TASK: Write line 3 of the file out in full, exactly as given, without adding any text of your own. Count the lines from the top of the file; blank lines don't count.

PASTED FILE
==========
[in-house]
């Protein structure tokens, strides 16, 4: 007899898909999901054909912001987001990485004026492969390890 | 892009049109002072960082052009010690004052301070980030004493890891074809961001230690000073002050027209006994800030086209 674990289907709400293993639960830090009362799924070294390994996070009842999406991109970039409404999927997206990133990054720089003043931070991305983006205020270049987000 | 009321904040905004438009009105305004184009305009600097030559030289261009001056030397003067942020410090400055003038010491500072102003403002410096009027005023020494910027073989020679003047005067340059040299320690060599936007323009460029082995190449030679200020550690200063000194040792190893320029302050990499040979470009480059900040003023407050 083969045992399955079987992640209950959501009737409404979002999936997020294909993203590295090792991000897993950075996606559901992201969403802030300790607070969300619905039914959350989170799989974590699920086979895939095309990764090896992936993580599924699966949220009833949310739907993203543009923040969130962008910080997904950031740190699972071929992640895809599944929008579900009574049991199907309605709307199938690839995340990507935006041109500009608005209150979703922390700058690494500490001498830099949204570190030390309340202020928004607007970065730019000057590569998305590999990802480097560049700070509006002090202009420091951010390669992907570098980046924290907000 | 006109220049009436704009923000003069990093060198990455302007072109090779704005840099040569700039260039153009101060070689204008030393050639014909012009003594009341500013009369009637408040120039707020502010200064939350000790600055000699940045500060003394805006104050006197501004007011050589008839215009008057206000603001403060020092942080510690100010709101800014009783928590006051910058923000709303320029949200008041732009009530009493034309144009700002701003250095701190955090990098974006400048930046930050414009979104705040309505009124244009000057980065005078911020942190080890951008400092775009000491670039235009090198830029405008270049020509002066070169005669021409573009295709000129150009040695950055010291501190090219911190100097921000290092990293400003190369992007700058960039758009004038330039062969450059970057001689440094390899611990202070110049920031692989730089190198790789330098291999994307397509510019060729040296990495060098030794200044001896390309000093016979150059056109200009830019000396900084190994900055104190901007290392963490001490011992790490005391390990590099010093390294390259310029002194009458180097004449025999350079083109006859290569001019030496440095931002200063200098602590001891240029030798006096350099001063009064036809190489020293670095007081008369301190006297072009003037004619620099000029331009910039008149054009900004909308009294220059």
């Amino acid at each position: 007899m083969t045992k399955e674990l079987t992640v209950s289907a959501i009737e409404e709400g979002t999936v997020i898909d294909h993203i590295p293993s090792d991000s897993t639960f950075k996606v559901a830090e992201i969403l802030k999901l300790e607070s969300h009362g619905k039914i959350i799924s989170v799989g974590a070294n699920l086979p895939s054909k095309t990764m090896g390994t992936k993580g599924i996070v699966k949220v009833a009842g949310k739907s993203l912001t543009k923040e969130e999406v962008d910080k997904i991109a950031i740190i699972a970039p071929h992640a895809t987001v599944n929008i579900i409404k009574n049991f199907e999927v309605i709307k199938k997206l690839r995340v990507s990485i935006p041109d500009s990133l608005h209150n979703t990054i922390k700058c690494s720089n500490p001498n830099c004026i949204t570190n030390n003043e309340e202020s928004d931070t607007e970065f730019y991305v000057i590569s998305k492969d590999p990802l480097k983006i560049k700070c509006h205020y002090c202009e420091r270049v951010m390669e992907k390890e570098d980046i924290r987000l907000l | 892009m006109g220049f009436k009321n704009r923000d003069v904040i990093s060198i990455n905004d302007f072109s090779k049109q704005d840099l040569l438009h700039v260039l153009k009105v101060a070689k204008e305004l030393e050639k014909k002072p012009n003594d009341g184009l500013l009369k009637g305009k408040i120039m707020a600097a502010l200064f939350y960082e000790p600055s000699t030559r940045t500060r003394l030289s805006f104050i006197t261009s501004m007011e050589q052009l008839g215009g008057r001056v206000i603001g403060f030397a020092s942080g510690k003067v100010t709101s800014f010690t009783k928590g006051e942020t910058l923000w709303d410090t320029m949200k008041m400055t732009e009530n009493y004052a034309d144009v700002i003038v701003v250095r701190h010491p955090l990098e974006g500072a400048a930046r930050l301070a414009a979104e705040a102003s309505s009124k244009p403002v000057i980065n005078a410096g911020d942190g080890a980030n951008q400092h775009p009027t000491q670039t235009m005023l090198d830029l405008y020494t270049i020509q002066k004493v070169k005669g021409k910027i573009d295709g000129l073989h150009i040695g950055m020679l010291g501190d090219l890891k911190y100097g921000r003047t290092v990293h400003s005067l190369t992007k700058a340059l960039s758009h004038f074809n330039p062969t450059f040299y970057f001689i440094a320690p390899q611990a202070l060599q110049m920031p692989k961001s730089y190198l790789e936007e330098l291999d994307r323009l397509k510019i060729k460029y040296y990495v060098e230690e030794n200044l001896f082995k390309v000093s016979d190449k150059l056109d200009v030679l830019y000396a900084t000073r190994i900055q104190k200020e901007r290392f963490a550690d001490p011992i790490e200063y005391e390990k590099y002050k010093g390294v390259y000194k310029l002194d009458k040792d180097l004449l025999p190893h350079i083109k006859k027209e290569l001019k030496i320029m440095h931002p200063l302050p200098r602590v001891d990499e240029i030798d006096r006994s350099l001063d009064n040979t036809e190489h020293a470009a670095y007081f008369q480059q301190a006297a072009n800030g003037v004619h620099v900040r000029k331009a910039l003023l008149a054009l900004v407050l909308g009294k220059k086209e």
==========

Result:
């Amino acid at each position: 007899m083969t045992k399955e674990l079987t992640v209950s289907a959501i009737e409404e709400g979002t999936v997020i898909d294909h993203i590295p293993s090792d991000s897993t639960f950075k996606v559901a830090e992201i969403l802030k999901l300790e607070s969300h009362g619905k039914i959350i799924s989170v799989g974590a070294n699920l086979p895939s054909k095309t990764m090896g390994t992936k993580g599924i996070v699966k949220v009833a009842g949310k739907s993203l912001t543009k923040e969130e999406v962008d910080k997904i991109a950031i740190i699972a970039p071929h992640a895809t987001v599944n929008i579900i409404k009574n049991f199907e999927v309605i709307k199938k997206l690839r995340v990507s990485i935006p041109d500009s990133l608005h209150n979703t990054i922390k700058c690494s720089n500490p001498n830099c004026i949204t570190n030390n003043e309340e202020s928004d931070t607007e970065f730019y991305v000057i590569s998305k492969d590999p990802l480097k983006i560049k700070c509006h205020y002090c202009e420091r270049v951010m390669e992907k390890e570098d980046i924290r987000l907000l | 892009m006109g220049f009436k009321n704009r923000d003069v904040i990093s060198i990455n905004d302007f072109s090779k049109q704005d840099l040569l438009h700039v260039l153009k009105v101060a070689k204008e305004l030393e050639k014909k002072p012009n003594d009341g184009l500013l009369k009637g305009k408040i120039m707020a600097a502010l200064f939350y960082e000790p600055s000699t030559r940045t500060r003394l030289s805006f104050i006197t261009s501004m007011e050589q052009l008839g215009g008057r001056v206000i603001g403060f030397a020092s942080g510690k003067v100010t709101s800014f010690t009783k928590g006051e942020t910058l923000w709303d410090t320029m949200k008041m400055t732009e009530n009493y004052a034309d144009v700002i003038v701003v250095r701190h010491p955090l990098e974006g500072a400048a930046r930050l301070a414009a979104e705040a102003s309505s009124k244009p403002v000057i980065n005078a410096g911020d942190g080890a980030n951008q400092h775009p009027t000491q670039t235009m005023l090198d830029l405008y020494t270049i020509q002066k004493v070169k005669g021409k910027i573009d295709g000129l073989h150009i040695g950055m020679l010291g501190d090219l890891k911190y100097g921000r003047t290092v990293h400003s005067l190369t992007k700058a340059l960039s758009h004038f074809n330039p062969t450059f040299y970057f001689i440094a320690p390899q611990a202070l060599q110049m920031p692989k961001s730089y190198l790789e936007e330098l291999d994307r323009l397509k510019i060729k460029y040296y990495v060098e230690e030794n200044l001896f082995k390309v000093s016979d190449k150059l056109d200009v030679l830019y000396a900084t000073r190994i900055q104190k200020e901007r290392f963490a550690d001490p011992i790490e200063y005391e390990k590099y002050k010093g390294v390259y000194k310029l002194d009458k040792d180097l004449l025999p190893h350079i083109k006859k027209e290569l001019k030496i320029m440095h931002p200063l302050p200098r602590v001891d990499e240029i030798d006096r006994s350099l001063d009064n040979t036809e190489h020293a470009a670095y007081f008369q480059q301190a006297a072009n800030g003037v004619h620099v900040r000029k331009a910039l003023l008149a054009l900004v407050l909308g009294k220059k086209e």